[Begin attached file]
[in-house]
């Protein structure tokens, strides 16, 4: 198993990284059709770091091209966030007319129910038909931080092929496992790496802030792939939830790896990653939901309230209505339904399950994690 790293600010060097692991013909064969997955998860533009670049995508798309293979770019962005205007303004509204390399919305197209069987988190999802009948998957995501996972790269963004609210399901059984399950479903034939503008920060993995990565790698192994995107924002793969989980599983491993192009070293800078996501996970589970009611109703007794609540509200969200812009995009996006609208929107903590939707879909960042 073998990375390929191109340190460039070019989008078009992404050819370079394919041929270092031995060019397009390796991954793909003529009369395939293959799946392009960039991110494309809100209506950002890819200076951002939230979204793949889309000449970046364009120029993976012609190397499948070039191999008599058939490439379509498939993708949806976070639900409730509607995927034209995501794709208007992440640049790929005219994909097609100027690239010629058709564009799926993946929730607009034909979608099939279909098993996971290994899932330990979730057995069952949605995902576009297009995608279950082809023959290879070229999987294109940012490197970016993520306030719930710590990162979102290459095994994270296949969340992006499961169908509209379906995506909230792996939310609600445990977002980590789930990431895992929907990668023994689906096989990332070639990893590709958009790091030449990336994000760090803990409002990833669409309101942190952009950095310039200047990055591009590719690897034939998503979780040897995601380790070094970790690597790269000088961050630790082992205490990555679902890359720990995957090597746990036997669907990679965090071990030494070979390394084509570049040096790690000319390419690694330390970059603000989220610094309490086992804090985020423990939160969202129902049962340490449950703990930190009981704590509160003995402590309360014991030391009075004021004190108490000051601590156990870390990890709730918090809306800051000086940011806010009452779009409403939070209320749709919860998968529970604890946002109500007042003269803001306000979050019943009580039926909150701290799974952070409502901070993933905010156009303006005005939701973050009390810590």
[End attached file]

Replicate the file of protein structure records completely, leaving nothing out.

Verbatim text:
[in-house]
């Protein structure tokens, strides 16, 4: 198993990284059709770091091209966030007319129910038909931080092929496992790496802030792939939830790896990653939901309230209505339904399950994690 790293600010060097692991013909064969997955998860533009670049995508798309293979770019962005205007303004509204390399919305197209069987988190999802009948998957995501996972790269963004609210399901059984399950479903034939503008920060993995990565790698192994995107924002793969989980599983491993192009070293800078996501996970589970009611109703007794609540509200969200812009995009996006609208929107903590939707879909960042 073998990375390929191109340190460039070019989008078009992404050819370079394919041929270092031995060019397009390796991954793909003529009369395939293959799946392009960039991110494309809100209506950002890819200076951002939230979204793949889309000449970046364009120029993976012609190397499948070039191999008599058939490439379509498939993708949806976070639900409730509607995927034209995501794709208007992440640049790929005219994909097609100027690239010629058709564009799926993946929730607009034909979608099939279909098993996971290994899932330990979730057995069952949605995902576009297009995608279950082809023959290879070229999987294109940012490197970016993520306030719930710590990162979102290459095994994270296949969340992006499961169908509209379906995506909230792996939310609600445990977002980590789930990431895992929907990668023994689906096989990332070639990893590709958009790091030449990336994000760090803990409002990833669409309101942190952009950095310039200047990055591009590719690897034939998503979780040897995601380790070094970790690597790269000088961050630790082992205490990555679902890359720990995957090597746990036997669907990679965090071990030494070979390394084509570049040096790690000319390419690694330390970059603000989220610094309490086992804090985020423990939160969202129902049962340490449950703990930190009981704590509160003995402590309360014991030391009075004021004190108490000051601590156990870390990890709730918090809306800051000086940011806010009452779009409403939070209320749709919860998968529970604890946002109500007042003269803001306000979050019943009580039926909150701290799974952070409502901070993933905010156009303006005005939701973050009390810590």